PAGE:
The same features which necessitate my trimming are also advantages. Do you have a shady spot that needs ground cover? A steep slope where lawn mowing is hazardous? English Ivy or its close relatives are a good choice. It will stay close to the ground and send out lots of little rootlets to hold soil in place.
Thank you, England
Some creatures encourage their young to drink sweets. These are high metabolism animals, not to be confused with humans. No, not even toddlers or teens can compete with the energy needs of the tiny, winged patrons of this backyard feeder.
Hummingbirds back from a winter in Mexico or Central America should enjoy this backyard feeder.
Human assistance for this tiny, natural helicopter includes maintaining habitat for nesting, flowers for sipping, and fuel stations like that pictured above.
Basic recipe for hummingbird feeders: One part granulated sugar, four parts water. Bring to a boil, then cool. Red food dye is optional.
Yum. Beak smacking good.
Spring bulbs are early risers. Today’s featured living item – beginning with D – is no exception. Several springs I fear the few in my flower bed will rise too soon and get their shoots frozen. And yes, some years they have brown tips on the green leaves. My neighbors appear to do better. Perhaps it’s the angle of sun exposure.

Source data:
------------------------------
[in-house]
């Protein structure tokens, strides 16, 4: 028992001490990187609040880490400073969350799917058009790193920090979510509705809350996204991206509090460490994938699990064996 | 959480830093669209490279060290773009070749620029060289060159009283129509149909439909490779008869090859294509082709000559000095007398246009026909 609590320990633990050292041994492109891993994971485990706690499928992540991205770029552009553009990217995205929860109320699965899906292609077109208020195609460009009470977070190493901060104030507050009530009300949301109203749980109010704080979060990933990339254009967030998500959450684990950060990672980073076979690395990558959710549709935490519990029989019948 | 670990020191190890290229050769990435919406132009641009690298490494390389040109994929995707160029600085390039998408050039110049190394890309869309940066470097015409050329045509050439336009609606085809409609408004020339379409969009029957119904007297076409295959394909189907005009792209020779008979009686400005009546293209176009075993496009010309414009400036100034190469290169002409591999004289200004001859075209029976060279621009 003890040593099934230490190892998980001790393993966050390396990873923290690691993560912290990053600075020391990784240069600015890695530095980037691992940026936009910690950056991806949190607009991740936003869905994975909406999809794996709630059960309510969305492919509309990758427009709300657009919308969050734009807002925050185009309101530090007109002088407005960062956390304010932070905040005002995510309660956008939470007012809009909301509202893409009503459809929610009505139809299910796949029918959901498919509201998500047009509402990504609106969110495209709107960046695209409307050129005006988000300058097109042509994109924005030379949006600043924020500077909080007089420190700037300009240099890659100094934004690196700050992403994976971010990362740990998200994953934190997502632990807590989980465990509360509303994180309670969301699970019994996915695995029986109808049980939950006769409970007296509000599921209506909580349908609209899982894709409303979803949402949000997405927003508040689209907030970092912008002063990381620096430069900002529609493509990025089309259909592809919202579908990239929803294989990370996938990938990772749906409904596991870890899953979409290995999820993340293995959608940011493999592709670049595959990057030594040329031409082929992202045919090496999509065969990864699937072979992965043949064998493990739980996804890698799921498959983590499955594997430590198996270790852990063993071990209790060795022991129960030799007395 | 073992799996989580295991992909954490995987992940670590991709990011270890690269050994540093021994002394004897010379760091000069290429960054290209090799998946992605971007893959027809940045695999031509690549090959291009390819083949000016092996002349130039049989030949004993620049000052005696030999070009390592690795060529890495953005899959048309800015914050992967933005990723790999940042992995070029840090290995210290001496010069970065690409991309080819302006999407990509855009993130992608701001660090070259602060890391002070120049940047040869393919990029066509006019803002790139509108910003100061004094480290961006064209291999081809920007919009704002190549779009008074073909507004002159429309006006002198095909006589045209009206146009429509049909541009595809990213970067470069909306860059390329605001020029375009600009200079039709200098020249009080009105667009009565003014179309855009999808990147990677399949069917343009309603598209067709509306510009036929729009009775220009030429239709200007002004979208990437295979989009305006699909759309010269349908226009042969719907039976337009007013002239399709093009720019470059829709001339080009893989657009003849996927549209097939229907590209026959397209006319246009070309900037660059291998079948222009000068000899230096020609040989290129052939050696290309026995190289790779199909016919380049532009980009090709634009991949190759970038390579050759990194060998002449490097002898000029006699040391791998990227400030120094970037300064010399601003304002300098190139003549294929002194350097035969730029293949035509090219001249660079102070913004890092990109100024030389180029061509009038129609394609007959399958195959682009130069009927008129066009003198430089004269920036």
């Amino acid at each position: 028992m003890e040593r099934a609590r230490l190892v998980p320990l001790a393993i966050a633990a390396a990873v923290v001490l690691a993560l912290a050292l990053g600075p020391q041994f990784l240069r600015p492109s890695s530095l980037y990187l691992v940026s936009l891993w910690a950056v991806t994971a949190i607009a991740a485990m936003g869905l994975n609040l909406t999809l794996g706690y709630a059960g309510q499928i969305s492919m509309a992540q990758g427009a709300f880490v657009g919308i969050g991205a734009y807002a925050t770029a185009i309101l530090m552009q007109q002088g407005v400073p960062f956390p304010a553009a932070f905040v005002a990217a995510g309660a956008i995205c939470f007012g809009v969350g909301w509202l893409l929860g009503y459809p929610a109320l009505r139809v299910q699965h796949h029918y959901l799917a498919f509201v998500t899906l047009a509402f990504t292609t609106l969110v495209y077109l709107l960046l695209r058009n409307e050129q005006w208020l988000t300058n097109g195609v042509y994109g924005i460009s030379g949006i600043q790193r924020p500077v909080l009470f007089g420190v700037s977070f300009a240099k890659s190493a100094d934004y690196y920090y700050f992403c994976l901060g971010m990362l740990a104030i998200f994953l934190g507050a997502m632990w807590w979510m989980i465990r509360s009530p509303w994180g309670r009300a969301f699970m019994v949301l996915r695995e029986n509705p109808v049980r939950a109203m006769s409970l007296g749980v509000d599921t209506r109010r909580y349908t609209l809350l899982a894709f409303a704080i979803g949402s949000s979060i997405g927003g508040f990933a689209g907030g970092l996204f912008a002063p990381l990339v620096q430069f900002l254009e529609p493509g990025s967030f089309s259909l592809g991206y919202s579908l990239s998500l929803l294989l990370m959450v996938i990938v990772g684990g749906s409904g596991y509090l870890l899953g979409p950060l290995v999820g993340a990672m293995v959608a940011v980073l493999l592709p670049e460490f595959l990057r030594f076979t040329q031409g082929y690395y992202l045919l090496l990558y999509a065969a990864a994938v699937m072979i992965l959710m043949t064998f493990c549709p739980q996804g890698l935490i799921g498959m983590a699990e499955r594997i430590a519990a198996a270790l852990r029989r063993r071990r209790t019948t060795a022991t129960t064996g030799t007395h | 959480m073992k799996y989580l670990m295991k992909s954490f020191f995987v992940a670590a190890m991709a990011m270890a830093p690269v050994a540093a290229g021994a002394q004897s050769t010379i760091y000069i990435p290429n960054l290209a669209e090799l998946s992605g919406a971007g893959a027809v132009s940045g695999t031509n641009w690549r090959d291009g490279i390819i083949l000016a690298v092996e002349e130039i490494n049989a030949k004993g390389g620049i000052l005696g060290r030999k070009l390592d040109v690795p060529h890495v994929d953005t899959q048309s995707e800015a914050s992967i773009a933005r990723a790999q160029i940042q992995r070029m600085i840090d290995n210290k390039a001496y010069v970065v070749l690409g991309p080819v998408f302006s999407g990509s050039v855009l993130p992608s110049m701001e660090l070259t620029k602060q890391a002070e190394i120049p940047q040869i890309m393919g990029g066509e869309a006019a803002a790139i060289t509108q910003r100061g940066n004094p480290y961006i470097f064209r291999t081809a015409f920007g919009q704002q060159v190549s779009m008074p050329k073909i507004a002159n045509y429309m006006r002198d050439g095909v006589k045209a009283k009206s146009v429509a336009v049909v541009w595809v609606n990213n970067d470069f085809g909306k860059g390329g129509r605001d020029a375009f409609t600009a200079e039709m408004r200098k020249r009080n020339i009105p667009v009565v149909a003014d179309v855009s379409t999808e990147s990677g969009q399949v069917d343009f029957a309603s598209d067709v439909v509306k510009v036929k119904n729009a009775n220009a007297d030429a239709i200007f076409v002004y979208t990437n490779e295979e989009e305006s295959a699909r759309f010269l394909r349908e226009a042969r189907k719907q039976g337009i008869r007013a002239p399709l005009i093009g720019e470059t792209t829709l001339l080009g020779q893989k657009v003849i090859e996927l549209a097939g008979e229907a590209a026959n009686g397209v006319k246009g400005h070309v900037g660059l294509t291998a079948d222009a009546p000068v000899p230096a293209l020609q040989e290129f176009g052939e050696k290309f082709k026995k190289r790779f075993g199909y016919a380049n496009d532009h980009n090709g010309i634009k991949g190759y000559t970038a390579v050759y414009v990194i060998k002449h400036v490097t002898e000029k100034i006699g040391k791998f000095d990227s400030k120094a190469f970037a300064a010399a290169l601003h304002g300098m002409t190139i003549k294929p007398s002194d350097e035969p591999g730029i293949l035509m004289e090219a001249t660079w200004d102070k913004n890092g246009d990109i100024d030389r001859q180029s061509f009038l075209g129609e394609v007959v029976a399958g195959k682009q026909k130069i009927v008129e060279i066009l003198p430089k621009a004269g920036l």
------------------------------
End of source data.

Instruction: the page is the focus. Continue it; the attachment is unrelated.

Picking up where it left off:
As bright as spring sunshine.
When a passenger – not recommended for drivers during rush hour — take a look at the edges of the St. Louis freeway on a spring day. Clumps, and thick rows of daffodils have been planted to give a spot of cheer after dreary winter.
The scientist within me cringes when I hear someone say to add a spoonful — or a dash — or a pinch. I want to ask back — How much?
Yes, I know it’s a shorthand. It’s especially common in the kitchen. And often times the hearer understands exactly what the speaker means. One day, back when I was learning to cook, I started gathering the measuring cups and spoons and ingredients for one of my grandmother’s cookie recipes. My own mother intervened in time.
Grandmother didn’t use a measuring cup. To her a cup was the large white coffee mug in her kitchen. Our discussion that day, as I selected a different recipe, didn’t extend to spoons.
Serve one spoonful of coleslaw to each person.
Which spoon do you want?
Posted in Blog
Tagged Food, Observations